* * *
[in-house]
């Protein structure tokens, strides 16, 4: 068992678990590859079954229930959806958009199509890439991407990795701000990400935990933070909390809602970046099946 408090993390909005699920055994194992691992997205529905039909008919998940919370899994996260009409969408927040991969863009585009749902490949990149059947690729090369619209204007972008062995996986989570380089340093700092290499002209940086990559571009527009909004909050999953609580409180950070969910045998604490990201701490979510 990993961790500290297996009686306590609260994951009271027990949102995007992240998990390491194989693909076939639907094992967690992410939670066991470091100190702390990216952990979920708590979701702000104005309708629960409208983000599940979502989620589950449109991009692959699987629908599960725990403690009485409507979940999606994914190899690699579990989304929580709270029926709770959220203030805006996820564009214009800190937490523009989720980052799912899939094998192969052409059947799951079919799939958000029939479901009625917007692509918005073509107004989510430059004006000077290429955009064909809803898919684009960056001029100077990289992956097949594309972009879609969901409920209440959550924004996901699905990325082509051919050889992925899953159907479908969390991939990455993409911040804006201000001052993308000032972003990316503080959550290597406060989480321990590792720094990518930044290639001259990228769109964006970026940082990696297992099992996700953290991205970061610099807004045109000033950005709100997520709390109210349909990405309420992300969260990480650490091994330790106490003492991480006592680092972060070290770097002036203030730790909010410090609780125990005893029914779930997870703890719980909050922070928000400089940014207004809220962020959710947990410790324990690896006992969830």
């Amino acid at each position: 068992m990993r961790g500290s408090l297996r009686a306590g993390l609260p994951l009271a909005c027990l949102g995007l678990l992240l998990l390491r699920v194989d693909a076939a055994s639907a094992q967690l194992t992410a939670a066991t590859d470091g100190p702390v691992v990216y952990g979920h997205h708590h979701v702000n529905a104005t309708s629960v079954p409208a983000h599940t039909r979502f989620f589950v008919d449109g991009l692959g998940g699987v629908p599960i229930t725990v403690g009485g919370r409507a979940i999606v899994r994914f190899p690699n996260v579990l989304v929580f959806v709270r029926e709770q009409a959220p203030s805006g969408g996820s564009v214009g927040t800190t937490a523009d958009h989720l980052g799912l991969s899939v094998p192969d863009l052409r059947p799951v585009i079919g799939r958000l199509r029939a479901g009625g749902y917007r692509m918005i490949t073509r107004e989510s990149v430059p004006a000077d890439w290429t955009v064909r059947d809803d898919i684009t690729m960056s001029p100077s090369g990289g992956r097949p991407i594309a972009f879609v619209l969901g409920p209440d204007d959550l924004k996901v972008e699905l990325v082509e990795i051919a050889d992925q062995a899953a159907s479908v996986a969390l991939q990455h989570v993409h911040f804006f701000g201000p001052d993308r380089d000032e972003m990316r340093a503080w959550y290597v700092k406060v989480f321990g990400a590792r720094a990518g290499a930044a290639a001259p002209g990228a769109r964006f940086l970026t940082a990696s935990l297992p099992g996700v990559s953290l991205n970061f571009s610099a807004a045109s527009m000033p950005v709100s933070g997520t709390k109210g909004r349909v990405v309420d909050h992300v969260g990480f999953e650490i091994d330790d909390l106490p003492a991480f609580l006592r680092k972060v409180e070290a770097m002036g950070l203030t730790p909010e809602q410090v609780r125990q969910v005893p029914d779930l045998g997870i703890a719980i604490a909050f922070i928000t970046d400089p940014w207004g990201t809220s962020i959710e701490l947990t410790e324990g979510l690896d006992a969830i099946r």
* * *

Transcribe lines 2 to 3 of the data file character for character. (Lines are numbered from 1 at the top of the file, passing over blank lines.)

């Protein structure tokens, strides 16, 4: 068992678990590859079954229930959806958009199509890439991407990795701000990400935990933070909390809602970046099946 408090993390909005699920055994194992691992997205529905039909008919998940919370899994996260009409969408927040991969863009585009749902490949990149059947690729090369619209204007972008062995996986989570380089340093700092290499002209940086990559571009527009909004909050999953609580409180950070969910045998604490990201701490979510 990993961790500290297996009686306590609260994951009271027990949102995007992240998990390491194989693909076939639907094992967690992410939670066991470091100190702390990216952990979920708590979701702000104005309708629960409208983000599940979502989620589950449109991009692959699987629908599960725990403690009485409507979940999606994914190899690699579990989304929580709270029926709770959220203030805006996820564009214009800190937490523009989720980052799912899939094998192969052409059947799951079919799939958000029939479901009625917007692509918005073509107004989510430059004006000077290429955009064909809803898919684009960056001029100077990289992956097949594309972009879609969901409920209440959550924004996901699905990325082509051919050889992925899953159907479908969390991939990455993409911040804006201000001052993308000032972003990316503080959550290597406060989480321990590792720094990518930044290639001259990228769109964006970026940082990696297992099992996700953290991205970061610099807004045109000033950005709100997520709390109210349909990405309420992300969260990480650490091994330790106490003492991480006592680092972060070290770097002036203030730790909010410090609780125990005893029914779930997870703890719980909050922070928000400089940014207004809220962020959710947990410790324990690896006992969830």
């Amino acid at each position: 068992m990993r961790g500290s408090l297996r009686a306590g993390l609260p994951l009271a909005c027990l949102g995007l678990l992240l998990l390491r699920v194989d693909a076939a055994s639907a094992q967690l194992t992410a939670a066991t590859d470091g100190p702390v691992v990216y952990g979920h997205h708590h979701v702000n529905a104005t309708s629960v079954p409208a983000h599940t039909r979502f989620f589950v008919d449109g991009l692959g998940g699987v629908p599960i229930t725990v403690g009485g919370r409507a979940i999606v899994r994914f190899p690699n996260v579990l989304v929580f959806v709270r029926e709770q009409a959220p203030s805006g969408g996820s564009v214009g927040t800190t937490a523009d958009h989720l980052g799912l991969s899939v094998p192969d863009l052409r059947p799951v585009i079919g799939r958000l199509r029939a479901g009625g749902y917007r692509m918005i490949t073509r107004e989510s990149v430059p004006a000077d890439w290429t955009v064909r059947d809803d898919i684009t690729m960056s001029p100077s090369g990289g992956r097949p991407i594309a972009f879609v619209l969901g409920p209440d204007d959550l924004k996901v972008e699905l990325v082509e990795i051919a050889d992925q062995a899953a159907s479908v996986a969390l991939q990455h989570v993409h911040f804006f701000g201000p001052d993308r380089d000032e972003m990316r340093a503080w959550y290597v700092k406060v989480f321990g990400a590792r720094a990518g290499a930044a290639a001259p002209g990228a769109r964006f940086l970026t940082a990696s935990l297992p099992g996700v990559s953290l991205n970061f571009s610099a807004a045109s527009m000033p950005v709100s933070g997520t709390k109210g909004r349909v990405v309420d909050h992300v969260g990480f999953e650490i091994d330790d909390l106490p003492a991480f609580l006592r680092k972060v409180e070290a770097m002036g950070l203030t730790p909010e809602q410090v609780r125990q969910v005893p029914d779930l045998g997870i703890a719980i604490a909050f922070i928000t970046d400089p940014w207004g990201t809220s962020i959710e701490l947990t410790e324990g979510l690896d006992a969830i099946r």